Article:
Stop 2: San Diego, California
Credit: Joshua M. Bernstein

Stop 2: San Diego, California

"Pliny for breakfast is a great idea," Russian River co-owner Natalie Cilurzo tells me, eyeing my red Solo cup filled with her brewery's cultish (and, anywhere east of the Mississippi, rare) IPA. "It robs you of all your ambition."

Most mornings, I would not have cracked a double IPA before my first cup of coffee. But most mornings, I'm not riding a pimped-out bus packed with multiple kegs of beer, a five-pound bag of tortilla chips, plenty of Pop Tarts, and some of America's finest brewers. It's not enough that I'm simply drinking Pliny the Elder at 10 AM. I'm drinking Pliny the Elder brewed by Vinnie Cilurzo, who's sitting in the back of the bus and sipping a bloody Mary made with Ballast Point–brand mix. Of course, Ballast Point's head brewer and distiller, Yuseff Cherney, is mixing the drinks himself. Victory Brewing's Bill Covaleski would like a bloody, as would Firestone Walker's Matt Brynildson. Ken Grossman, Sierra's founder? He'll help himself to a glass of dark and rich Maillard's Odyssey poured from a keg.

RELATED: Why Southern California Has the Best Beer Culture in America

It's the second day of the Beer Camp tour, and we're barreling from Valencia to San Diego, the clock ticking to the San Diego event's kickoff at a downtown marina. There are 95 brewers slated to participate today, which comes as no surprise. In San Diego County alone there are 91 breweries, ranging from heavyweights such as Stone, Green Flash, and Karl Strauss to up-and-comers like Automatic, Belching Beaver and Monkey Paw. The only thing more abundant than breweries in Southern California is the sunshine, which seriously influences the beer scene.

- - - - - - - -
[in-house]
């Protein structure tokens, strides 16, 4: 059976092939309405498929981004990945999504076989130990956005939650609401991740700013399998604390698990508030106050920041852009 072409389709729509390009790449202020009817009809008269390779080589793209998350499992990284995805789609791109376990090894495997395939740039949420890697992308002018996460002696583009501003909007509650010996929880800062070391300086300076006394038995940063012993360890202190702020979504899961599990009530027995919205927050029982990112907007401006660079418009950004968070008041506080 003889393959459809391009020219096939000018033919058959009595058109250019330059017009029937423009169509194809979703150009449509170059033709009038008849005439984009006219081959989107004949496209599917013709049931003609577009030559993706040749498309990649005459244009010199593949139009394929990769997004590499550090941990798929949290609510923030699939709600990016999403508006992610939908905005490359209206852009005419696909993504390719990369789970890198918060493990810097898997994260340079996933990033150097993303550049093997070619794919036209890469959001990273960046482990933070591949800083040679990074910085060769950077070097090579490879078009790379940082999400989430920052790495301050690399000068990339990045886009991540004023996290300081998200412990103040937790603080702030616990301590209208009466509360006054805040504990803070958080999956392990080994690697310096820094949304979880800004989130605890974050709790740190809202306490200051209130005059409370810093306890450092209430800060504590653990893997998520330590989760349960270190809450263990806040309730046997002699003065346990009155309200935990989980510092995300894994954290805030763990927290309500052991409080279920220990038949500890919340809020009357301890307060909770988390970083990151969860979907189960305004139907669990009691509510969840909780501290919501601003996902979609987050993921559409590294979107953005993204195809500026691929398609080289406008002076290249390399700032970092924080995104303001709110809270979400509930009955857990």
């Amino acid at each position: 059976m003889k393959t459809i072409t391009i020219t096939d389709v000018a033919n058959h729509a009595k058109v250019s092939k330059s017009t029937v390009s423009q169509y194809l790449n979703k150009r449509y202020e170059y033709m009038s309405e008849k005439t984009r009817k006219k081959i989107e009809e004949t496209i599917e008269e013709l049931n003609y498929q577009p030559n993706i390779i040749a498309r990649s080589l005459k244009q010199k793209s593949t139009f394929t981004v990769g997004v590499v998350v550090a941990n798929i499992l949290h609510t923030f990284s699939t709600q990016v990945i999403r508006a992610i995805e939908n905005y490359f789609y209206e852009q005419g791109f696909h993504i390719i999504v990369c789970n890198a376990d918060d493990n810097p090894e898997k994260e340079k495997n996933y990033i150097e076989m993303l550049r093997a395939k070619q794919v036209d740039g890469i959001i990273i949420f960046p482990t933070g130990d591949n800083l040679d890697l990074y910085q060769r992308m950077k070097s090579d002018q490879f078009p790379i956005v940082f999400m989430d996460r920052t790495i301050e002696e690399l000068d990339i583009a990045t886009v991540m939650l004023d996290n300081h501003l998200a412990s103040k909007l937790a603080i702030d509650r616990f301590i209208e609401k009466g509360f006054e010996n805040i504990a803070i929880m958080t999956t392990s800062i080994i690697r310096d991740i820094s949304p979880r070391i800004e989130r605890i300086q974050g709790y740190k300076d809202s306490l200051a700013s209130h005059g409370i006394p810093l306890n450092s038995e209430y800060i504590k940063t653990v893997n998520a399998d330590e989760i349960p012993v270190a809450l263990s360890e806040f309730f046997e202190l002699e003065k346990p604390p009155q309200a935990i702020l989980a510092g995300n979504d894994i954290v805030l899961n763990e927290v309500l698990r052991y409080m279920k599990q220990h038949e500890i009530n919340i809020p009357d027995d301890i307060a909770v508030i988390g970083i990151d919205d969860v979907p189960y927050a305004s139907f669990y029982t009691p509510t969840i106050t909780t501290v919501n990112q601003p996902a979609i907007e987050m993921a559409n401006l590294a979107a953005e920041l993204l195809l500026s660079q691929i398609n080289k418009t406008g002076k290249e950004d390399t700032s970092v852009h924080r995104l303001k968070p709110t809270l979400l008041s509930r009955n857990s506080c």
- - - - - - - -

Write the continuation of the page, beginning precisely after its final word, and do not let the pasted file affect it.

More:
"San Diego loves dry IPAs," says Julian Shrago, the brewmaster at Beachwood BBQ & Brewing, out of Long Beach, California, which makes 30 to 35 different IPAs annually. "The weather definitely plays a role. I don't think I've met anyone in San Diego wearing pants."

The San Diego IPA, as popularized by the likes of Stone, Alpine, and AleSmith, are lean and bone-dry, with aromas of grapefruits, pineapples, oranges, lemons, mangos, and lychees. These are fresh, vibrant beers that trample taste buds, with a sticky bitterness and a pungency that calls to mind marijuana. That's not to say that Southern California has a mono-track bitter mind. Hess Brewing makes a marvelous pilsner and a killer cream ale, and few folks do barrel-aging and wild ales better than the Lost Abbey.

In other words, there will be an insane amount of world-class beers available in San Diego today. I finish my Pliny the Elder. And then I resist the urge to grab another bottle. I'm going to need all the ambition I can muster.

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